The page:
Members of Starwood’s loyalty program, Starwood Preferred Guest, who are looking to extend their trip, can also take advantage of exclusive member-only savings of up to 30% across Starwood’s restaurants and bars worldwide, as part of the brand’s SPG Restaurant & Bars program. With bleisure expected to continue to trend upwards, Starwood and other hotel companies will increasingly use creative methods to lure business travellers for longer.
A fresh look at company travel policies
While employees and hotel companies are revelling in the momentum of bleisure, many employers are faced with the challenge of how to address this element within their corporate travel policies.
If your company is ready to review its policy, you may need to consider the following:
Your bleisure culture – does your company generally support your employees adding leisure to their business trips, provided they have accrued leave time and the timing is appropriate? Is bleisure becoming a growing part of your company culture? If so, it’s time you address it in your policy.
Use of suppliers – do you want to encourage your employees to use your company’s preferred suppliers where possible for their leisure travel, to provide the same level of safety, security and peace of mind?
Use of loyalty/status points – are you happy for your employees to use the points they have earned through their business travel, for leisure travel activities? Some companies support this as a form of employee recognition or reward, while others may prefer to allocate these points to future business trip bookings.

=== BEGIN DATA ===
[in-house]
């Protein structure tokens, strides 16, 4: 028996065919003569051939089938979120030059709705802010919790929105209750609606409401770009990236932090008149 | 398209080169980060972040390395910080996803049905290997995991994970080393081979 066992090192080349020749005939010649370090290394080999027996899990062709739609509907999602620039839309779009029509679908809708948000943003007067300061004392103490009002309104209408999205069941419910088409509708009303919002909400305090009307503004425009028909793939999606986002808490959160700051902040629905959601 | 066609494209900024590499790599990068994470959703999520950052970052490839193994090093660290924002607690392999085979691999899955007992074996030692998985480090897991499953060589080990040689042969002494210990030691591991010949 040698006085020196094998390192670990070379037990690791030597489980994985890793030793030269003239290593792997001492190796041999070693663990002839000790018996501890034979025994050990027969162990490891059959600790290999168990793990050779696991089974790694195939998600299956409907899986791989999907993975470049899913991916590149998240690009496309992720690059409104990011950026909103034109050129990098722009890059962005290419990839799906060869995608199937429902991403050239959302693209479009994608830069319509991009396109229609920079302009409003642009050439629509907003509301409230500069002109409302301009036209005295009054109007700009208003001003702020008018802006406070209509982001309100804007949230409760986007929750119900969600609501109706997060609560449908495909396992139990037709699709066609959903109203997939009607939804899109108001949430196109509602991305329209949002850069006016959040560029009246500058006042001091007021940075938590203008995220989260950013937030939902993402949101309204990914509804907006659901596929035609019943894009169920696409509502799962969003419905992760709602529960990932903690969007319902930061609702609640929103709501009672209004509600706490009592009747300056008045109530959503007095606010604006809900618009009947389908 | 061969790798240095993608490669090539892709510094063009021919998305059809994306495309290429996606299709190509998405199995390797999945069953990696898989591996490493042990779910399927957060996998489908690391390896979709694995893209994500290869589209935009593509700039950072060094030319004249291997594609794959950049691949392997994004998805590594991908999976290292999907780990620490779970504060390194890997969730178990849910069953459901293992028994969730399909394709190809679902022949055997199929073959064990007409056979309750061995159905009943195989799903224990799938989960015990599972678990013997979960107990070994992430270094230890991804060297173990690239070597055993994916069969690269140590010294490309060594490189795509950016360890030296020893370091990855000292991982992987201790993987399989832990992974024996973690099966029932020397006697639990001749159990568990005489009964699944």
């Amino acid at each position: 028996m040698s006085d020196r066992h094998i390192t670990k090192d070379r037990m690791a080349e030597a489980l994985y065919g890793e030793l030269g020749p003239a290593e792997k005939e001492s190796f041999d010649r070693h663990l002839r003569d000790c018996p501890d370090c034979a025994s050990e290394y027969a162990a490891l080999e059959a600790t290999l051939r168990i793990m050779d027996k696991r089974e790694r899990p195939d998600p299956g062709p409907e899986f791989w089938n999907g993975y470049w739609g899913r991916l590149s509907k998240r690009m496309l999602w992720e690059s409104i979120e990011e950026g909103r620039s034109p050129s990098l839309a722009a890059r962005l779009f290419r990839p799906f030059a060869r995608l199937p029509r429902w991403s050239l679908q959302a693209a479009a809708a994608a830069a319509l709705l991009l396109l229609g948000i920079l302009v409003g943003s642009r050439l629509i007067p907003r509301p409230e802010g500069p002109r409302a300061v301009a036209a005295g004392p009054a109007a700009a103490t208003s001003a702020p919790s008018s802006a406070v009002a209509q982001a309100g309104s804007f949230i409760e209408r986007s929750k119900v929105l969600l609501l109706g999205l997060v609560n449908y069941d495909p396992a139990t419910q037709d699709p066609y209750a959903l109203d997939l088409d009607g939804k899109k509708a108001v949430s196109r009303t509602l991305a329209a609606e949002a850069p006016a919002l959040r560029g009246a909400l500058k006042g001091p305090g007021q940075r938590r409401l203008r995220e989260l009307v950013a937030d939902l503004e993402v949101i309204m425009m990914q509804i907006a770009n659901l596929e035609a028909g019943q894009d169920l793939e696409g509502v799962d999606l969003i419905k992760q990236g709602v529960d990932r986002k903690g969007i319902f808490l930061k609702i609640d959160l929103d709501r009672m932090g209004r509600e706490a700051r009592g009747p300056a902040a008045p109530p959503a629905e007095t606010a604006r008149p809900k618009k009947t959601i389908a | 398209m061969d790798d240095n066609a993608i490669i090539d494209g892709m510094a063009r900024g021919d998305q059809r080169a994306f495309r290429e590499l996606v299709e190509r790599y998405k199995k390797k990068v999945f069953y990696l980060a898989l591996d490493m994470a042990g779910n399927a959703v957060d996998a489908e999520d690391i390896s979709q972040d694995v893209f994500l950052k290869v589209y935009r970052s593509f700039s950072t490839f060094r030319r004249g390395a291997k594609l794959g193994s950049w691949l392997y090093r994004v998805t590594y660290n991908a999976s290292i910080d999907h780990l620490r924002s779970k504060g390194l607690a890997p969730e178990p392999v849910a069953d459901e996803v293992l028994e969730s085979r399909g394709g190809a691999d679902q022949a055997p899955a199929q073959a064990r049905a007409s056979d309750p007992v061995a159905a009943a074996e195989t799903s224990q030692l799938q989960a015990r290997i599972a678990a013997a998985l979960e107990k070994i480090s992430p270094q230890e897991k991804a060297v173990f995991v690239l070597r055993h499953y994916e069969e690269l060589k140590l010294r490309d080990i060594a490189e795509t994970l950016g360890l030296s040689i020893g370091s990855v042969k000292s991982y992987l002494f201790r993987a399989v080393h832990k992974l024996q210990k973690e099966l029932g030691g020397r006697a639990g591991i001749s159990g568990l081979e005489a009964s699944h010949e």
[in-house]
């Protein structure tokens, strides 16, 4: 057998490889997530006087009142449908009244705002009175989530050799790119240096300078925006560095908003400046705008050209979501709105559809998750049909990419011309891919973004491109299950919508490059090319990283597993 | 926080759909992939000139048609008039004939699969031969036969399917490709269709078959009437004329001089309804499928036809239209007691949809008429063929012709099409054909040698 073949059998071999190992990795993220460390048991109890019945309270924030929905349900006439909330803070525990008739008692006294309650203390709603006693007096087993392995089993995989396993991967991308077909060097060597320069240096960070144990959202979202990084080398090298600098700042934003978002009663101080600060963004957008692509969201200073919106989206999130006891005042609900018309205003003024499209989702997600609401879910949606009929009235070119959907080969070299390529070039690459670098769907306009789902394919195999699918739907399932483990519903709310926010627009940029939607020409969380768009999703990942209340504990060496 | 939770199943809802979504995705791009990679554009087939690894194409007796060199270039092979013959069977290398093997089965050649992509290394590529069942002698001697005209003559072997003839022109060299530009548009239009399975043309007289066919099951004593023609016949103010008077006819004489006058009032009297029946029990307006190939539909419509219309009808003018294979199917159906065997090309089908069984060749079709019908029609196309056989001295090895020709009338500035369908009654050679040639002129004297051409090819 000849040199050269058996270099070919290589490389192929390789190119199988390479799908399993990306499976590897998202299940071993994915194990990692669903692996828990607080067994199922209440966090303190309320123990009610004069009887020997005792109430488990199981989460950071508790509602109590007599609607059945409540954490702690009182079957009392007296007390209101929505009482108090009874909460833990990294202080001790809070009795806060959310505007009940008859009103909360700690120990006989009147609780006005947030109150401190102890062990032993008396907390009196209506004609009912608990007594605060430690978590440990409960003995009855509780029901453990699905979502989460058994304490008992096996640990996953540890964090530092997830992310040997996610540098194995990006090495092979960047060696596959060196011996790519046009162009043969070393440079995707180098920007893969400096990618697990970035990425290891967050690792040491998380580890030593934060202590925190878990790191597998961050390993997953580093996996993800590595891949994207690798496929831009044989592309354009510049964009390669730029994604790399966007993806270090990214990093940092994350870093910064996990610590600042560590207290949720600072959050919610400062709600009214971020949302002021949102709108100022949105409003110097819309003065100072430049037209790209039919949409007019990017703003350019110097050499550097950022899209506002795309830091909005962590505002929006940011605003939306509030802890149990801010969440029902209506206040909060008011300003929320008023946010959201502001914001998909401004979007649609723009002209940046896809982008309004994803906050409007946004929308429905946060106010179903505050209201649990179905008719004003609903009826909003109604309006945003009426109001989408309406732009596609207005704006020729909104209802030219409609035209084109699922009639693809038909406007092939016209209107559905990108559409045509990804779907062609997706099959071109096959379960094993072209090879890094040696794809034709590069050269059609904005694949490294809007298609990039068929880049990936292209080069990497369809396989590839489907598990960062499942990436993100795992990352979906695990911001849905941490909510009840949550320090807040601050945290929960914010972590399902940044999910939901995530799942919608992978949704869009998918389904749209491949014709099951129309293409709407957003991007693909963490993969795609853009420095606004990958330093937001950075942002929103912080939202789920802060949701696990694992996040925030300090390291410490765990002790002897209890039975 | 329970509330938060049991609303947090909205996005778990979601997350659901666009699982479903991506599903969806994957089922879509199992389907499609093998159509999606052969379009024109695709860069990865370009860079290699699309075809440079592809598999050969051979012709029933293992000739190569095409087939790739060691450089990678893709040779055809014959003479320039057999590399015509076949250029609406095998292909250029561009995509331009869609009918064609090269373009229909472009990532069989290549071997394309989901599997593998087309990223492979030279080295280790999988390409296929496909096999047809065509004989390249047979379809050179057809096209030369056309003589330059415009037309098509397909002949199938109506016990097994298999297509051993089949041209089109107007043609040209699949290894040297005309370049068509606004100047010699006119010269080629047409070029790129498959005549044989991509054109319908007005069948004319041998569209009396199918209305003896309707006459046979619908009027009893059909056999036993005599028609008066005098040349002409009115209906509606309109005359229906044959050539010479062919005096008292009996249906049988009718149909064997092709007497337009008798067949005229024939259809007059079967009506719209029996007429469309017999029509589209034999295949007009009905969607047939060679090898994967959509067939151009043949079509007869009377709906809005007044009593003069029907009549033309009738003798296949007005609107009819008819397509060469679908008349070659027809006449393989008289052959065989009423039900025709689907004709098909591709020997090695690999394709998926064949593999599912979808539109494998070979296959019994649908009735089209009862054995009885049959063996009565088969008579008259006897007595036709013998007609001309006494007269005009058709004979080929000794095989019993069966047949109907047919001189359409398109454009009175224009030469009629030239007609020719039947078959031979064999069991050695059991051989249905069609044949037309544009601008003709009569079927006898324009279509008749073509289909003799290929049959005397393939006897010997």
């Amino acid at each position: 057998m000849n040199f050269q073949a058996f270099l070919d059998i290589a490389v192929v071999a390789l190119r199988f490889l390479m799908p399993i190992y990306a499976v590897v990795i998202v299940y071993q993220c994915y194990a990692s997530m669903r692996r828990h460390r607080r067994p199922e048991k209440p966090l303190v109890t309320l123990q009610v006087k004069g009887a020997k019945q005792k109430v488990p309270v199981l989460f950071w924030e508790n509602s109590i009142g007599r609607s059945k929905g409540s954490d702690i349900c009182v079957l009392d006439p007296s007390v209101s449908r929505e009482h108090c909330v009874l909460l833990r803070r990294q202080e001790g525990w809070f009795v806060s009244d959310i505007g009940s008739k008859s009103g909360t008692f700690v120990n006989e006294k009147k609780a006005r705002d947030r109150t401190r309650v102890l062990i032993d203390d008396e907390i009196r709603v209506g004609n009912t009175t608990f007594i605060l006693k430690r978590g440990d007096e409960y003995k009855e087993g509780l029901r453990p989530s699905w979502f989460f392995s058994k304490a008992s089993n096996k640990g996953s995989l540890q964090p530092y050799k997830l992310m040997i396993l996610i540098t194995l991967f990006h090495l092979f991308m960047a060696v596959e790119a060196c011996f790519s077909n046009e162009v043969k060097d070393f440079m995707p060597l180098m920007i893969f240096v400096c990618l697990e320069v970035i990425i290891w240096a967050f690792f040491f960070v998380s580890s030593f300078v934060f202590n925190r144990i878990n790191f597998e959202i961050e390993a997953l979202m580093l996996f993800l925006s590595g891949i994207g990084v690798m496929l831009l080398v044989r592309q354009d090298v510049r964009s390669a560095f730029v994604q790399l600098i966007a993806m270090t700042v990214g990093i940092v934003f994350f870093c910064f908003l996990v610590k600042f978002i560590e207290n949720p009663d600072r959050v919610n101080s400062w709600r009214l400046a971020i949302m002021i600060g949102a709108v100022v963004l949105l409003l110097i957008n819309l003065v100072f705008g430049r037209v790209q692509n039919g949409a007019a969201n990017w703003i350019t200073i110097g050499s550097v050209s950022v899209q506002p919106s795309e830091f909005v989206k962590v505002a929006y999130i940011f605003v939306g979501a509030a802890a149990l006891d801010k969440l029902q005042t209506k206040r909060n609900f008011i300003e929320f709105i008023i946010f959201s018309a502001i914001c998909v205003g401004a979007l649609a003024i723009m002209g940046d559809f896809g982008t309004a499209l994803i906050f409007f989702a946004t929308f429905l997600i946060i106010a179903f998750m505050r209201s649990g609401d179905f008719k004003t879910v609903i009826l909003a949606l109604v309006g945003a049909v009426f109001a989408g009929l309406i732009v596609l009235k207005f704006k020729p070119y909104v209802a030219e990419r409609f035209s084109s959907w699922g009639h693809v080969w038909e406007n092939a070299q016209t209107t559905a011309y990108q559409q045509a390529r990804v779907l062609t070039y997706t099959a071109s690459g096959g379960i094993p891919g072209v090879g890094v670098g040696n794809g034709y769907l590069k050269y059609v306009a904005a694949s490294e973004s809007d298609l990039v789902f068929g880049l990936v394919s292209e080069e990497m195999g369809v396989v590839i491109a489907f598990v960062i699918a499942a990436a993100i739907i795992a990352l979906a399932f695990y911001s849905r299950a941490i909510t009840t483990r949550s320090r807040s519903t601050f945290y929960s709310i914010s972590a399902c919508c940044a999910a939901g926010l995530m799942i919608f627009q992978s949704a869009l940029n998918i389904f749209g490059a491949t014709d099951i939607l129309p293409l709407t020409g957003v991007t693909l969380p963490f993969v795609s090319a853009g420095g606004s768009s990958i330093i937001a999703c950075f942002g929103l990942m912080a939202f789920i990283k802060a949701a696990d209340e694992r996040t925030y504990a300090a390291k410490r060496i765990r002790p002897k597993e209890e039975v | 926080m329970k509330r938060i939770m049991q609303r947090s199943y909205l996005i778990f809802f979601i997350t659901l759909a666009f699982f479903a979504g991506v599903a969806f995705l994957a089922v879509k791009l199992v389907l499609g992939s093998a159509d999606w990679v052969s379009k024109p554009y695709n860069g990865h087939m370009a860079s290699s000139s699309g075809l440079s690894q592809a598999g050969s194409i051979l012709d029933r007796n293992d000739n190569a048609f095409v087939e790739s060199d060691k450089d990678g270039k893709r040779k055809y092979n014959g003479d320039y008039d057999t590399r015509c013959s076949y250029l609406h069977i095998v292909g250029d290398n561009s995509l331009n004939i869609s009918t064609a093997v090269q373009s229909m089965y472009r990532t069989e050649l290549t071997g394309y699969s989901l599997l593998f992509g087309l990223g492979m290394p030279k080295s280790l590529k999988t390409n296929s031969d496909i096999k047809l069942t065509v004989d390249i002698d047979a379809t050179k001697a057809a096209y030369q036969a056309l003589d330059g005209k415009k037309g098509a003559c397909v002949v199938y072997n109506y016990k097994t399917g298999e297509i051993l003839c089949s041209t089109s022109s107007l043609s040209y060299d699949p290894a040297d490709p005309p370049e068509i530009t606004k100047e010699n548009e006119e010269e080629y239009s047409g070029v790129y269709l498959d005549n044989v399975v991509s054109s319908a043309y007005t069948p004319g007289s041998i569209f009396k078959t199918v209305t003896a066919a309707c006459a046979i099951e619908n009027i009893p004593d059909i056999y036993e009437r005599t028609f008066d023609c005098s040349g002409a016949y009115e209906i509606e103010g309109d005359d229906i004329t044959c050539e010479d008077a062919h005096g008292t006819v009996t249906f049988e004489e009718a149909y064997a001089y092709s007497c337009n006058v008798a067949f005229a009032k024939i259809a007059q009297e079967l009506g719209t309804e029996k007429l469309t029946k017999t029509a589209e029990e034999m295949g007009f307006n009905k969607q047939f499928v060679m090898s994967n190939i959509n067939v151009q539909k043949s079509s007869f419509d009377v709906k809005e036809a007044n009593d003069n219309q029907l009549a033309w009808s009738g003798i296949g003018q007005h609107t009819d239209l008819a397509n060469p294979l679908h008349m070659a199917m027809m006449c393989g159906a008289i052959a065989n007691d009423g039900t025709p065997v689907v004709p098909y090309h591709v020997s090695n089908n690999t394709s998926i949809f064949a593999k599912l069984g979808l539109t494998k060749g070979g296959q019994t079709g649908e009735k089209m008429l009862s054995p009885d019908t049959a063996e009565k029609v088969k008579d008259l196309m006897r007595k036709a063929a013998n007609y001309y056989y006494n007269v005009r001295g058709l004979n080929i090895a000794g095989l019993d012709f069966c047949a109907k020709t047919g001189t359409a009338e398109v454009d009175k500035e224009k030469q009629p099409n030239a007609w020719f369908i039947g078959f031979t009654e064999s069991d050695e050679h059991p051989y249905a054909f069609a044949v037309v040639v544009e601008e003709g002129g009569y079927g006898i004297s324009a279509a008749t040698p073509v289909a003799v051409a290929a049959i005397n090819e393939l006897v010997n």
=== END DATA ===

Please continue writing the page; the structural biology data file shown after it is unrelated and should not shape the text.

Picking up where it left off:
Booking processes – who is responsible for booking your employee’s leisure travel, your travel manager, or the employee? In some companies, this may vary depending on the employee’s position in the company and/or the nature of their leisure travel.
Who pays for what? – do you need clear guidelines on what travel costs your company and your employees are responsible for, to eliminate confusion and unauthorised travel spend? In most cases, companies will pay for all travel costs to and from the business destination, and associated costs with the business trip itself. Employees are responsible for all other travel related expenses once the business part of their trip is completed.
Insurance – will your company extend its business travel insurance to cover your employee’s leisure activities, or will your employee be expected to organise their own insurance for any additional leisure travel?
Is your company ‘bleisure savvy’?
The growing focus on bleisure, particularly among younger business travellers, will only strengthen as these travellers mature and move into more senior roles. Employers are likely to come under increasing pressure to support bleisure among their travelling staff. If your business needs guidance in reviewing its policy to make bleisure part of your travel and company culture, contact your travel manager or Account Director for a more detailed analysis.
- Employees add two to three extra days of leisure time to their business trip.
- Key bleisure activities include local sightseeing, dining out, sporting events, art galleries and museums.
- Older travellers are more likely to invite their family members, but will pay the additional costs.
- Under 35s are more likely to be travelling alone.
- Travlellers want to experience the culture of their destination, not just conduct business.
- Employees believe that a bleisure trip benefits them with more worldly experiences, and improves productivity by making them feel valued and providing opportunities to relax after their business trips.